The classical guitarist, Michael Christian Durrant, who entertained us last night performed again in an afternoon concert. He was well worth hearing and seeing again. I especially appreciated how he introduced each song with a bit of history on the composer. He also provided a bit of education on the difference between classical guitar and acoustic guitar. It was good to hear that cat gut is no longer used to make the strings! His love for his instrument was evident in the way he stroked and caressed it, gently placing his palm over the strings at the end of each number as the soothing sound quietly faded.
Many of the songs he played were originally composed for piano. His renditions were peaceful, mesmerizing and nearly hypnotic. His music would be perfect for relaxing. In fact, after one number he told us he was surprised we were still awake.
Today’s cruising was scenic all the way. The morning began as we passed Glacier Alley and the Romanche, Alemania, Francia, Italia and Holanda glaciers. We then sailed through Paso Goree and Paso de Mar and approached Cape Horn at about five p.m. Along the way, we passed the wreckage of the former USS Riverside. This U.S. Navy ship built in nineteen forty-four, carried troops to Pearl Harbor and then patients from Pearl Harbor. It carried troops again for “Operation Magic Carpet,” and was decommissioned in nineteen forty-six. Later renamed the Santa Leanora, it sank on March 31, 1968, while carrying commercial freight. Thankfully there were no casualties.
The southernmost “point” of the Americas, Cape Horn, or the Horn as it is often called, actually comprises a group of islands that form the Parque Nacional Cabo de Hornos. Cape Horn was discovered by Europeans during a Dutch sailing expedition in the 1616 and named for the town of Hoorn in the Netherlands. From the 18th century until the opening of the Panama Canal in 1914, it served as an important trade route for cargo ships.
We had heard stories about how treacherous the waters around Cape Horn Islands are due to choppy swells, rogue waves, strong currents, notorious gales, and, in particular, the williwaws, blasts of wind that appear out of nowhere. Inhospitable sailing conditions make it difficult to reach the very tip, and Isla Hornos, to its northwest, is usually as far as people can go. The moss-covered Isla Hornos is home to a naval station, a lighthouse, and a chapel. Shaped to resemble an albatross, the Monumento al Navegante Solitario honors sailors who died while sailing around the Horn.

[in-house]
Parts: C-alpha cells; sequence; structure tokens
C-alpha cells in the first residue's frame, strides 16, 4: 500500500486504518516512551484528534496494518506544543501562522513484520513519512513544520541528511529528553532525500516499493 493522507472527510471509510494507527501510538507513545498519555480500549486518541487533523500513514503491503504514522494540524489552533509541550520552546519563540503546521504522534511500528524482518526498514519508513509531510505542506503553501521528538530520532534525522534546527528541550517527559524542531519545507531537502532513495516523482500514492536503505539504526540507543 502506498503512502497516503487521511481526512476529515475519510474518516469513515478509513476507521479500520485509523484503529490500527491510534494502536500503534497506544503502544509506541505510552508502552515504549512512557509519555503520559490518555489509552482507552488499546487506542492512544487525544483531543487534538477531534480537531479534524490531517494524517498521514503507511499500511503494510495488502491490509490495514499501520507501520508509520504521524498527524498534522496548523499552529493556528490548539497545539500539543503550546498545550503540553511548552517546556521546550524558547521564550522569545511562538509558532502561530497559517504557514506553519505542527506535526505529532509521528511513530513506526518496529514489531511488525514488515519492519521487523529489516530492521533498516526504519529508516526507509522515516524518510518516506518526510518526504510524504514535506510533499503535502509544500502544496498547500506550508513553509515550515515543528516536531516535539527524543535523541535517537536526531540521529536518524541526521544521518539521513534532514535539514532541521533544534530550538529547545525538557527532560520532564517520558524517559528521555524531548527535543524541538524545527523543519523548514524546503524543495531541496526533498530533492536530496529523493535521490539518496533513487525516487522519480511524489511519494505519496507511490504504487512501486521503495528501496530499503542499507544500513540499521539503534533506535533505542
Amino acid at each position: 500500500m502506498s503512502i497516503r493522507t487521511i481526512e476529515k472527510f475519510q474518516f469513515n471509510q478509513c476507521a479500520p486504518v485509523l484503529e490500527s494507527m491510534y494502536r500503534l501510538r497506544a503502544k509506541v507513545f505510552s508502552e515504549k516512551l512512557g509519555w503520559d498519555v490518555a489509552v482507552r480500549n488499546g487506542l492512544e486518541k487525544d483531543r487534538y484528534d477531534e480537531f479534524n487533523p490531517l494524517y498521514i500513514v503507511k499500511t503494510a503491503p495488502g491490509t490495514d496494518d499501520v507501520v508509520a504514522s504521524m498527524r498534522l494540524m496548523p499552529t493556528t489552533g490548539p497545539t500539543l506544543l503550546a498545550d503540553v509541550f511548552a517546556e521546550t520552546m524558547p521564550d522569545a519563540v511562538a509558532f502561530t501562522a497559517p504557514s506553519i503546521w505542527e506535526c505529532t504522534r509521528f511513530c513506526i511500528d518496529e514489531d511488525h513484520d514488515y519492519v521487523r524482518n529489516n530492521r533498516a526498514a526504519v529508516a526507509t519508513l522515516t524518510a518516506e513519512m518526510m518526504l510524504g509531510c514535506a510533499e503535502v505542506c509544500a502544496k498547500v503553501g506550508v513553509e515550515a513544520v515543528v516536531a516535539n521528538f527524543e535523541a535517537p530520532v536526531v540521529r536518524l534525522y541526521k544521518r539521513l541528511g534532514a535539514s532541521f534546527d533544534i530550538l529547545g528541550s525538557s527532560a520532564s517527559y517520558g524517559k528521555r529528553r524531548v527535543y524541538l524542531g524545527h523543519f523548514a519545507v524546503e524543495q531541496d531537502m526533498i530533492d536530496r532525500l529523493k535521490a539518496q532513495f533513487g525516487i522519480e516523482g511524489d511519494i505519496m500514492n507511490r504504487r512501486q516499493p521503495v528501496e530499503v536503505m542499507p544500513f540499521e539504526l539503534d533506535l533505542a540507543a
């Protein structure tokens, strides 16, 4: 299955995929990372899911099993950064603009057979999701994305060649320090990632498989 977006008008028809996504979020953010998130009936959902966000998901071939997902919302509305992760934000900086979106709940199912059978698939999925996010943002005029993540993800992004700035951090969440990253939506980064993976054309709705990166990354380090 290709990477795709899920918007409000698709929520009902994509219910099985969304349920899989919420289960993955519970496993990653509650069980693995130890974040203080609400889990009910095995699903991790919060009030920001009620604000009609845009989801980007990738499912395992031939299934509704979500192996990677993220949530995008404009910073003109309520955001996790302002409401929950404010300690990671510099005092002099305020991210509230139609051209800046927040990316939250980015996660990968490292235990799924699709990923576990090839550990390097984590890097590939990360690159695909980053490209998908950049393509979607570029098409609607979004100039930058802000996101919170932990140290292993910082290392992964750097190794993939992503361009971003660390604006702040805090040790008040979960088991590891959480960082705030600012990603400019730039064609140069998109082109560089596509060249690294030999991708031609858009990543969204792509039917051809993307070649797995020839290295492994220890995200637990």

We were incredibly blessed to have smooth sailing throughout the day. The captain stopped our ship long enough for a small launch to deliver fresh produce to the people stationed at the lighthouse. As the boat made its way to the island, we continued around the island for the scenic tour.
We finally went to dinner as the boat returned to the ship. In honor of Chinese New Year . . . the year of the Rooster . . . several Asian dishes were on the menu.
Considering it took Magellan thirty-eight days to sail through the area we traversed in two, we were very happy for modern technology. It’s difficult to imagine how boring it must have been for them. Though, I’m pretty sure they had duties to tend to that kept them fairly busy.
In honor of Australia Day, Paul C McD, the piano bar entertainer, led rousing revelry in the Crow’s Nest. It was heaps of fun (heaps is an Aussie adjective) singing humorous tunes, such as, “Happy Little Vegemite’s,” “Home Amongst the Gumtrees,” and, “A Pub With No Beer.” Just one of the many things we enjoy about Aussie’s is their lively sense of humour.
Tonight’s quote: “The earth belongs to anyone who stops for a moment, gazes and goes on his way . . . “ ~~Colette (1873-1954)